August 8, 2013
Buster is now up to a whopping 21 pounds. He is slowly being tapered off prednisone and is currently down to 1 mg per day as opposed to 15 mg. Once he is completely off prednisone, he can begin getting his puppy vaccinations. He’s discovered that playing in the doggy swimming pool is pretty fun. Because of his condition, he’s been restricted from meeting dogs other than the resident dogs and a few others, so his foster mom with the help of trainer Cindy Ehlers (Pawsitive Pets), he’s learning how to correctly interact with other dogs.
As you can see from this photo, scar tissue continues to pull his lower eye lid down. GBR is going to continue with laser treatment to hopefully correct it, plus to stimulate hair growth. His whiskers and eye lashes have grown back and he’s starting to get some fuzz on his face. From the neck down, he looks like a normal golden puppy but his face may never look completely normal – does that matter though when he’s giving you that sweet golden lovin’?
July 13, 2013
Buster now weighs a whopping 15.5 pounds! He’s continuing with his laser treatments three days a week, concentrating on the scar tissue across muzzle. This scar is pulling down his lower eyelid, which prevents him from completely closing his eyes.
Over the next month, his prednisone dose is will be slowly reduced. Once he’s not taking any, he will finally get his distemper/parvo vaccinations. We estimate that he’ll be ready to look for his forever family around the beginning of October.
Thanks to trainer Cindy Ehlers, Buster is no longer growling when he is touched (can you blame him?). With her help, the excellent treatment he has received from Dr. Arpaia and the loving touch of his foster mom, Betty, Buster has come to realize that being touched does not always mean pain.
June 28, 2013
Buster continues to improve every day. At the time this picture was taken, he weighed a whopping 10 pounds! If you look closely, you can see that he is growing hair on his forehead. His laser treatments are now down to twice a week and soon, we hope, we’ll begin reducing his prednisone dose. According to his vet, as new skin on his face is formed, he’ll begin to lose his bug-eyed look.
Since he’s unable at this time to get his puppy shots (he’s had one), we have to keep him isolated from other dogs. Parvo would be really scary with this little guy! Fortunately, his foster mom has a couple of resident dogs, so he is getting some dog and people socializing. He’s also going to start working with a trainer who can help his foster mom help him to learn that being handled is not all bad.
Buster was seven weeks old when he first came to Golden Bond Rescue on May 30, 2013. He was one of eleven puppies who were owned by a breeder. At about five weeks old, his snout area began to swell and turn red. The diagnosis was puppy strangles, also known as canine juvenile cellulitus. The treatment consists of large doses of prednisone along with an antibiotic. Unfortunately, Buster’s owner was unable to get him to take the medication, so the disease rapidly progressed to the point where the fur and skin on his face and legs began to slough off. At the time his weight was 5 pounds.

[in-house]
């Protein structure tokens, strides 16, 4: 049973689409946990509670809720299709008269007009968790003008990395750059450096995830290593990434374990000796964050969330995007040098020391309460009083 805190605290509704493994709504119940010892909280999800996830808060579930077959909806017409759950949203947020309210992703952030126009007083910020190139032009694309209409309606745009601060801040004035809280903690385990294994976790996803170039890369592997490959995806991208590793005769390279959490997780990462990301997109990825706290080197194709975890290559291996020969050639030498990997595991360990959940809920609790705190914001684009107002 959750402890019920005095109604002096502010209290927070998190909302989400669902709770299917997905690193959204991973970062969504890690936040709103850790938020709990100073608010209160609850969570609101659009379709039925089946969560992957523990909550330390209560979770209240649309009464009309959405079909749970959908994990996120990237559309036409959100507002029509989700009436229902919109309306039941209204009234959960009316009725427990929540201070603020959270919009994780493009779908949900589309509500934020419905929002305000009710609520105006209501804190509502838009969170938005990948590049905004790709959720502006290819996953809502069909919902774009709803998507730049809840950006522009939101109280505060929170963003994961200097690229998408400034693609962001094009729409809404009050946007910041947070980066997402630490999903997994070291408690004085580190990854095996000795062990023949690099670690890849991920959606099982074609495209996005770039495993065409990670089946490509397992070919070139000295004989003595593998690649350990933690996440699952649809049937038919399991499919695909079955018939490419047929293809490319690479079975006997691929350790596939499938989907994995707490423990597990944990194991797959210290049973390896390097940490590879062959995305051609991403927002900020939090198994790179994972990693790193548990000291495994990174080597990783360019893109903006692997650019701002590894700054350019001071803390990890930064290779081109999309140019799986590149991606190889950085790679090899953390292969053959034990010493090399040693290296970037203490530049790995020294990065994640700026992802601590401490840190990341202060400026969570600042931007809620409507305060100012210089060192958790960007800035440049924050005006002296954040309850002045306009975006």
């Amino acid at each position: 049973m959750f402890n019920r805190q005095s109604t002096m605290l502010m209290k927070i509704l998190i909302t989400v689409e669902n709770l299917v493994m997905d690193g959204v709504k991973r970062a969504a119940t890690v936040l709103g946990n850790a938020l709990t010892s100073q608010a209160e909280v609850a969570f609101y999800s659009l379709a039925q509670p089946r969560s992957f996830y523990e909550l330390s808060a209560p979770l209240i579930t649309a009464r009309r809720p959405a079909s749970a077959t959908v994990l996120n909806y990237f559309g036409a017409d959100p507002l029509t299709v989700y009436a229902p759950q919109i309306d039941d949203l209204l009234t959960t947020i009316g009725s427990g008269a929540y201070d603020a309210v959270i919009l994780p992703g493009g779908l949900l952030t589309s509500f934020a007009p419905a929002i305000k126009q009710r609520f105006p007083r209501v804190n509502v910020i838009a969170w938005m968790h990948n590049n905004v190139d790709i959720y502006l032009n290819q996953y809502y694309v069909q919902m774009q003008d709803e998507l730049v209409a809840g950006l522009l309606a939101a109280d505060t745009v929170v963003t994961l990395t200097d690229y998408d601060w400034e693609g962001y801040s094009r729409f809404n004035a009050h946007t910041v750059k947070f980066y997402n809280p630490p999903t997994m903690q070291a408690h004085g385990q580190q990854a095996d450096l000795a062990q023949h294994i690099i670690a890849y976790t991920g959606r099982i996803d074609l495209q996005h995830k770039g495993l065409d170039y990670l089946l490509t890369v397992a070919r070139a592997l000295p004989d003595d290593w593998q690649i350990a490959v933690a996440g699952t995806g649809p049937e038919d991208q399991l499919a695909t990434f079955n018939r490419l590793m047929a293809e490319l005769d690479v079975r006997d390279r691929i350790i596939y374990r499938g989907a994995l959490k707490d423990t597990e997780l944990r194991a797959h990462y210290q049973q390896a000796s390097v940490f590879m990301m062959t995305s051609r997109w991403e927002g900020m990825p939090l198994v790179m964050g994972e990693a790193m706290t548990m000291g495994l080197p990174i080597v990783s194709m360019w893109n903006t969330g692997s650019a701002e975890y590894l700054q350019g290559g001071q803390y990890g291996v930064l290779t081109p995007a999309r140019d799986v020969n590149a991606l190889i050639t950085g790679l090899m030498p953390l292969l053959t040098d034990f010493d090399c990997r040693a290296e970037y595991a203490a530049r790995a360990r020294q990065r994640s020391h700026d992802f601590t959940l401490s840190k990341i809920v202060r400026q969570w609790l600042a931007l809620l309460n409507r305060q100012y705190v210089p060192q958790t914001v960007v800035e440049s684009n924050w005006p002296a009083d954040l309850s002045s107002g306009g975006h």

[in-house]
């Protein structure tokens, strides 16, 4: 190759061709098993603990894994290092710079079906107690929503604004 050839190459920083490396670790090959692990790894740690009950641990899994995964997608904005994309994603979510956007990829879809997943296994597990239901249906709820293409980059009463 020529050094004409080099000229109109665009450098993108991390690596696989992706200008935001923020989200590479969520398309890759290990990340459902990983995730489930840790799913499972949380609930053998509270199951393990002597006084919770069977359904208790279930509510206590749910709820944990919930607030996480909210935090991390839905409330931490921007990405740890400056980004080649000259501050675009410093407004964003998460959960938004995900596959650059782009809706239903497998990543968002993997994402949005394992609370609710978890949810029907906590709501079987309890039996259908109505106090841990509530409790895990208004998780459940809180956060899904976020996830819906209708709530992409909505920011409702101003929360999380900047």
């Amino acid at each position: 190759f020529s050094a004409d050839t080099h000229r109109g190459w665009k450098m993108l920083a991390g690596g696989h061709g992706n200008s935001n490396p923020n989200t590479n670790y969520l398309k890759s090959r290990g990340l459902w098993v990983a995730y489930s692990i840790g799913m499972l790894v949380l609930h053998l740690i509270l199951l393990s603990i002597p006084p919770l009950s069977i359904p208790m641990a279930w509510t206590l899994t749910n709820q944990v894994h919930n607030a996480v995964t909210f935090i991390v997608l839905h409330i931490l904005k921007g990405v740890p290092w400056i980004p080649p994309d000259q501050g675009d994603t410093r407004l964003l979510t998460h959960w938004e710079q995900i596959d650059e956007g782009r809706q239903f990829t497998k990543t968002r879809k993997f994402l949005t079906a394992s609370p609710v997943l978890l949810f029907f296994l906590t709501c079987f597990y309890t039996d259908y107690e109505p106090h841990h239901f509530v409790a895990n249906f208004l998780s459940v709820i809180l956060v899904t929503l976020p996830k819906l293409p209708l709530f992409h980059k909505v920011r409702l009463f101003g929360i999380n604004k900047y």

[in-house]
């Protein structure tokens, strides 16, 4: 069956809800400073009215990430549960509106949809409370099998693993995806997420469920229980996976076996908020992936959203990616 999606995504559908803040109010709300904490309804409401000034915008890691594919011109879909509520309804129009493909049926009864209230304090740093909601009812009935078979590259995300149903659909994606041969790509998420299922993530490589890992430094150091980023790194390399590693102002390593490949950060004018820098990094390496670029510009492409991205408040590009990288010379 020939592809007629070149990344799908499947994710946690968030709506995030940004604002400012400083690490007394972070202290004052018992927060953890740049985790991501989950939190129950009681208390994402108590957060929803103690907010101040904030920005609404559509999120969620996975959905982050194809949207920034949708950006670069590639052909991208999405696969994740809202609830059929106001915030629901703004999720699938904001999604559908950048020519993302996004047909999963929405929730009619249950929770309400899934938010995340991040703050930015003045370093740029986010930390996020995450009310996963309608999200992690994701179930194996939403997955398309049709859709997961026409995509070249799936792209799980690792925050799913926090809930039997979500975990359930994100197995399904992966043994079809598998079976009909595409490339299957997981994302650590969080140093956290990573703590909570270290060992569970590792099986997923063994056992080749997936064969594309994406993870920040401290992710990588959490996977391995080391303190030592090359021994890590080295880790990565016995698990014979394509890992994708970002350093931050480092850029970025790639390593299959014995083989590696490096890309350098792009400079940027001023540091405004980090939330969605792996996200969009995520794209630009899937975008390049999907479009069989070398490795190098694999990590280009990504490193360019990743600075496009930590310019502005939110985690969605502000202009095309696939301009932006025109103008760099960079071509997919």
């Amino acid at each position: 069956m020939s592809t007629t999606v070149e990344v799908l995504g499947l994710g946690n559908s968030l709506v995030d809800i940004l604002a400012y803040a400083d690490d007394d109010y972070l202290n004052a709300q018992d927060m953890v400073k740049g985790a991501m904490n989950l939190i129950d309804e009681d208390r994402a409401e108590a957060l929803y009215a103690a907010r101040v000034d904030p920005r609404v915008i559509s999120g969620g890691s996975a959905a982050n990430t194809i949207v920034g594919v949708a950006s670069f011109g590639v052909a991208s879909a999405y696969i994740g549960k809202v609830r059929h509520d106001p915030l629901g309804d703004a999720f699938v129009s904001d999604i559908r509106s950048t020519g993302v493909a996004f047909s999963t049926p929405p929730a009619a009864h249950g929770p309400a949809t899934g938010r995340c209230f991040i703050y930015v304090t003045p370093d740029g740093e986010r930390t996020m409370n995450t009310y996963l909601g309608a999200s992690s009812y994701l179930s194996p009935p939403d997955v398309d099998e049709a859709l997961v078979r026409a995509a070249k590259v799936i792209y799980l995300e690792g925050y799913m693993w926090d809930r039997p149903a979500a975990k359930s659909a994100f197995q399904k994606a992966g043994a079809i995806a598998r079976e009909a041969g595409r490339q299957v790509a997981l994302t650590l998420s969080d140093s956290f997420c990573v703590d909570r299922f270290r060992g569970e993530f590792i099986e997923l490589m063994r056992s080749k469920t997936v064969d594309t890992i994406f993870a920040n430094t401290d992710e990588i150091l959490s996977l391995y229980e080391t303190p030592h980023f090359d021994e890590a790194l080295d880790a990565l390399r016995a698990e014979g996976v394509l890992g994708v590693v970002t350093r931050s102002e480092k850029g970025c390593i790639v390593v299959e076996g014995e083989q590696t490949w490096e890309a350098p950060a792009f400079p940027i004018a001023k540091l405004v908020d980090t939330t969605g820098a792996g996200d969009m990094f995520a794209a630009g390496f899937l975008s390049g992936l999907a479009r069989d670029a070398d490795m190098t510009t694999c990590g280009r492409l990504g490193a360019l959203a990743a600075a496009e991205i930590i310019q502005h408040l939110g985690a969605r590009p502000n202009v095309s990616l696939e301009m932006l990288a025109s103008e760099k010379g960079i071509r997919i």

Once he came to GBR, he was taken to a specialist in Eugene where his recovery was doubtful. Oved the next several days, he had a few bouts of vomiting and not eating which led to his weight dropping to four pounds. His vet at McKenzie Animal Hospital in Springfield, OR aggressively treated his illness with the medications listed above, as well as: cold laser treatment five days a week; hydro-therapy four days a week (this treatment is similar that used on burn victims); and, to help with pain (his skin was too painful to touch),Tramadol and Gabapentin.
We are happy to announce that Buster is now up to eight pounds, the horrible red, inflamed skin is being replaced with healthy pink skin and his eyelashes and whiskers are growing back. The most frequently asked question is, “Will his fur grow back?” We don’t know. Buster’s vet has told us that his case of strangles is the worse they have ever seen. Even though we don’t know about the regrowth of his fur, we can tell you that he is a very loving and snuggly golden. He loves to follow his foster mom around the house and is now playing outside and playing with toys.
Once Buster has finished his prednisone and laser treatment, he’ll be looking for a new home. He’s going to need a family who can love him in spite of his hairless face. You can see in this picture that the bad skin is slowly being replaced with nice healthy white skin.
Keep Buster in your thoughts. He’s a special boy who is fortunate to be living with a very special foster family.